James Toth had a vision — one so unusual and clever he brought it forth to Andrew Kesin and Thurston Moore of Ecstatic Peace only to be met with astonished looks and confounded expressions. As he drove road upon endless road, Toth turned to the familiar country outlaws of Haggard, Nelson, and Kristoppherson. Finding solace in a forgotten sound — and moreso a forgotten ethic — he brought forth his innermost twang, his deepest southern roots, and set forth to create an album planted firmly in the soil. Seeds begot roots; roots begot buds; buds begot plants; plants begot flora. Flora blossomed into James & The Quiet.
Those long-forgotten ethics of country — truth, spirituality, and personal sacrifice — are rife throughout James & The Quiet, James Toth's most grounded and earnest release to date. The album is rich with mythology of godly and humanly proportions. Toth has laid a delicate hand upon his oft-psychedelic, always freakish sound. Toth takes a long, hard look at his surroundings, much like the godfathers of outlaw in their prime. Songs brimming with this much observation and introspection don't just fall from the sky. Though Toth was clearly influenced by digging through truck stop discount bins, there's also an ever-present feeling that these tracks had been lying low within Toth for quite some time, just waiting for the appropriate moment to rise to the surface. Considering that James & The Quiet is rumored to be Wooden Wand's swansong (though not that of the man behind the name), this batch of bard speak serves as a fitting farewell to an era that's been ready to move on for a while.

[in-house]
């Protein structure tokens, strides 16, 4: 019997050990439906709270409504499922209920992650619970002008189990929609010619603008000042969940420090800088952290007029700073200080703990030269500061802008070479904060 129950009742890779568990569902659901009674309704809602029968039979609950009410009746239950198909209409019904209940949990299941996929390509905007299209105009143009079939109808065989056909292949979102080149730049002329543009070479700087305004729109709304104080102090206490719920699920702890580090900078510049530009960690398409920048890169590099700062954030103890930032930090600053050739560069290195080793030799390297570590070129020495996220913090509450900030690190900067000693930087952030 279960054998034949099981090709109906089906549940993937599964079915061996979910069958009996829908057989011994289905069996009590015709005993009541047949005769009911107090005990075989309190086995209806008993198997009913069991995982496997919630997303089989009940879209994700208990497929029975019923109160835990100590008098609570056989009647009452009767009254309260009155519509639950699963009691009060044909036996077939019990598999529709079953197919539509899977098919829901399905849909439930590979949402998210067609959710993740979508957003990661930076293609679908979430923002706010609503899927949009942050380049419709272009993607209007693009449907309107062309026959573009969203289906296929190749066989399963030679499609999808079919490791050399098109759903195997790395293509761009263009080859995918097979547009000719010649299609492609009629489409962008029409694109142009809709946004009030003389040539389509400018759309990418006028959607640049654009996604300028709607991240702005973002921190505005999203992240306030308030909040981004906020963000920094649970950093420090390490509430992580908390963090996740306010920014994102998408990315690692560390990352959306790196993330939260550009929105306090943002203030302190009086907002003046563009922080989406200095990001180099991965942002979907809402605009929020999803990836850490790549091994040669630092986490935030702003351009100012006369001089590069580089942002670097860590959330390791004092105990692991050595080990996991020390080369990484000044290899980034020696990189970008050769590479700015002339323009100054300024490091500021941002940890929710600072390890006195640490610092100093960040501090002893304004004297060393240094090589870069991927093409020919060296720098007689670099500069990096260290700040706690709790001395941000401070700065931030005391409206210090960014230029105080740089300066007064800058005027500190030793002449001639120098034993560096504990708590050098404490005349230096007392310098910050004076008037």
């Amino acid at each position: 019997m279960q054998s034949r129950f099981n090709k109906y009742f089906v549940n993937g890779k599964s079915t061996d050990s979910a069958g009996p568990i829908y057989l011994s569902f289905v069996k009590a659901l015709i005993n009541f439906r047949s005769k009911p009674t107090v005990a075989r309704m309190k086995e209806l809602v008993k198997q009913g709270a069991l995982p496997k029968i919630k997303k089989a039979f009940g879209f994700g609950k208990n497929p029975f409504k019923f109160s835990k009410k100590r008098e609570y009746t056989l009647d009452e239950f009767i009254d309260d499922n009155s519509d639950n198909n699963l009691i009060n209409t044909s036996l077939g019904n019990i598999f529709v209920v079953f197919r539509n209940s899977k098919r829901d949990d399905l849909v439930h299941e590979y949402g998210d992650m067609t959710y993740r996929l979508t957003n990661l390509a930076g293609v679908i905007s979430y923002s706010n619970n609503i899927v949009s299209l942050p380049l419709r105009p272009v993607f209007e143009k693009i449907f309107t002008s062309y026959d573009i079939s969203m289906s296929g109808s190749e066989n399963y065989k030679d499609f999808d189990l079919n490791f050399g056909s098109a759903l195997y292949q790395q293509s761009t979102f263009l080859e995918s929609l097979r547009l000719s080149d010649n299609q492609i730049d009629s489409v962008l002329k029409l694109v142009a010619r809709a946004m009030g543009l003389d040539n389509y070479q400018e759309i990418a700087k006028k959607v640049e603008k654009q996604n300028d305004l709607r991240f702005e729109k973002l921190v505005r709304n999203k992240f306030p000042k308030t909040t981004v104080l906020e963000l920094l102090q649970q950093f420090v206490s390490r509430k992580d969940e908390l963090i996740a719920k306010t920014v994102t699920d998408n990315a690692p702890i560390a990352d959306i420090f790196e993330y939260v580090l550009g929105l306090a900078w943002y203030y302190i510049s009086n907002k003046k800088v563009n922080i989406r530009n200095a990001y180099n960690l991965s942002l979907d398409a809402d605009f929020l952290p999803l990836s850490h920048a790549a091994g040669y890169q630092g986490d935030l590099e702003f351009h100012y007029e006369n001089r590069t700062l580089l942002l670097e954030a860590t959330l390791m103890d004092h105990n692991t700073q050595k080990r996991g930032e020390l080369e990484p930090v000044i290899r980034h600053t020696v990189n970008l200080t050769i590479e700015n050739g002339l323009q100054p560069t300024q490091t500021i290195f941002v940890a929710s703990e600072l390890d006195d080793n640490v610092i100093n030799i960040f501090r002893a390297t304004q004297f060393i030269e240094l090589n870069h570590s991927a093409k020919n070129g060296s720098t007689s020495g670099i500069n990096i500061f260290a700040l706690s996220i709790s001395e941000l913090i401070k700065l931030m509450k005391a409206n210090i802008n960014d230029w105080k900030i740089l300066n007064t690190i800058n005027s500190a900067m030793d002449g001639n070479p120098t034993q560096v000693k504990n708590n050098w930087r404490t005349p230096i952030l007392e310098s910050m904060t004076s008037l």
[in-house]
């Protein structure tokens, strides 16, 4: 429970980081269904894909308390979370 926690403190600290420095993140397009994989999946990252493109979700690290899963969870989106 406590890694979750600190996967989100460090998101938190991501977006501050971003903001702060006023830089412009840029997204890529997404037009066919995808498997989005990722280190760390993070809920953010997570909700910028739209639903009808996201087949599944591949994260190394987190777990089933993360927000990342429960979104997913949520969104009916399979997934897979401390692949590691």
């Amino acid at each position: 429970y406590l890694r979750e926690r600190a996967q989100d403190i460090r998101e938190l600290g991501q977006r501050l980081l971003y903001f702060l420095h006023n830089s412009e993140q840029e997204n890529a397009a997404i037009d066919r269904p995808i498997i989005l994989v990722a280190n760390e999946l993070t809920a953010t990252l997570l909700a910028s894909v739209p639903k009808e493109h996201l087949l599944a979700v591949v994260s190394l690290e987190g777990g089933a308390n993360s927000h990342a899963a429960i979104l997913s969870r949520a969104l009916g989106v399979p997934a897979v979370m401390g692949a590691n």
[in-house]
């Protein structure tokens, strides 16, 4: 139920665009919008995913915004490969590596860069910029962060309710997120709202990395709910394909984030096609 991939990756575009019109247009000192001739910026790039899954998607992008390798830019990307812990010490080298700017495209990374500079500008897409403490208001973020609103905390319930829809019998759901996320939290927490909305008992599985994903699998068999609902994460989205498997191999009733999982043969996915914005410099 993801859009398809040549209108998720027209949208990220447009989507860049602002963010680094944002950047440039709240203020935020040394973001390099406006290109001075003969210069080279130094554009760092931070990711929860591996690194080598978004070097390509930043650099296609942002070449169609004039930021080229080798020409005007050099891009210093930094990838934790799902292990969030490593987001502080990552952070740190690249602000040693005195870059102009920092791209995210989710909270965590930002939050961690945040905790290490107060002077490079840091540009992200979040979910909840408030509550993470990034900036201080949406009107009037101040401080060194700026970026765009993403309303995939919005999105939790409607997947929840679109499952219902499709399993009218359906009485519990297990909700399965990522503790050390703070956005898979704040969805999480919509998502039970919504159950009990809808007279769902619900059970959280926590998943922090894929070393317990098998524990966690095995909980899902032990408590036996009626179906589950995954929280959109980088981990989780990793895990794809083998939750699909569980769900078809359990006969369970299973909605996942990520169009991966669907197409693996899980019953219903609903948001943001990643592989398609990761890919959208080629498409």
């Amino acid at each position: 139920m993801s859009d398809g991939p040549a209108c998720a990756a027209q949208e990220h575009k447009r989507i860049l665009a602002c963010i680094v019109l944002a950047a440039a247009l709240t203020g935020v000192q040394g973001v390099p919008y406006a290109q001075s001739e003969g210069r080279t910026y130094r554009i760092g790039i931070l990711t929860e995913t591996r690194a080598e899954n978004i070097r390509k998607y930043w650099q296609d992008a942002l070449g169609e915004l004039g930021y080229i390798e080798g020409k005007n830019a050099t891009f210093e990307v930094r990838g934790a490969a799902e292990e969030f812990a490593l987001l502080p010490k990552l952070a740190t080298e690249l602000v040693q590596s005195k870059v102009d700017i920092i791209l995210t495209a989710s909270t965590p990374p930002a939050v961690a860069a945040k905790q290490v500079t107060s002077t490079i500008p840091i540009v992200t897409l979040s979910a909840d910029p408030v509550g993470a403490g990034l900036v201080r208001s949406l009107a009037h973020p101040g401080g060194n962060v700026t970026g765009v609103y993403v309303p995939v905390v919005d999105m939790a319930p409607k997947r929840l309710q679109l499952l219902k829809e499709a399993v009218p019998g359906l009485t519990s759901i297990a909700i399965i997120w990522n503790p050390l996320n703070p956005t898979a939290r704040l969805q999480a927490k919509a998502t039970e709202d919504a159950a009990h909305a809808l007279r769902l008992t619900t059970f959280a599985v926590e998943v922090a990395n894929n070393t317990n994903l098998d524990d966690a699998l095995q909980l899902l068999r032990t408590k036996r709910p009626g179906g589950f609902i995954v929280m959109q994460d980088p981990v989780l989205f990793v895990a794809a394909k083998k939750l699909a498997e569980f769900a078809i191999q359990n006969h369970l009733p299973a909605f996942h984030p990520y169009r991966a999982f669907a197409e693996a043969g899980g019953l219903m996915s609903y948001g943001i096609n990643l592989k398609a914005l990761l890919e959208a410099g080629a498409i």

Calling the album a modern interpretation of classic country may be a stretch, as it leans on Toth's signature rock tweaks and aloof storytelling, but I can't help but think of Willie Nelson's Red Headed Stranger with each passing listen. The production style of James & The Quiet mimics the sparse aesthetic of Nelson’s landmark album, and although Toth doesn’t dare tackle an album’s worth of dialogue, his use of interesting and unusual storytelling techniques lend themselves to the outlaw movement. “Invisible Children” is a delicate interpretation of old country ethos (spirituality, gunplay, and salvation) that blends well with Toth’s take on the sound he’s channeling throughout the album. The death march of “We Must Also Love the Thieves” is as low-down and remorseful as folk and country come. The deconstructed “Spitting at the Camera” is fireside folk at its finest. Jessica Toth’s backing vocals are haunting throughout the traditional melody and transform “Spitting at the Camera” into a fragile hymnal.
It’s easy to snicker at the idea of Wooden Wand’s interpretation of classic country, and although songs such as “The Pushers” and “Future Dream” are more Dylan and Young than Haggard and Waylon, they fit snuggly within the themes of James & The Quiet. There are life lessons and observations to be learned from Toth’s parting words as Wooden Wand — a cautionary tale that isn’t brimming with lost dogs, train-hopping, and lost loves. Toth chooses to go the forgotten route, and for that, we all get one more sweet smell of country air before the petals fall off and winter’s cold air claims the old country sound for itself once more.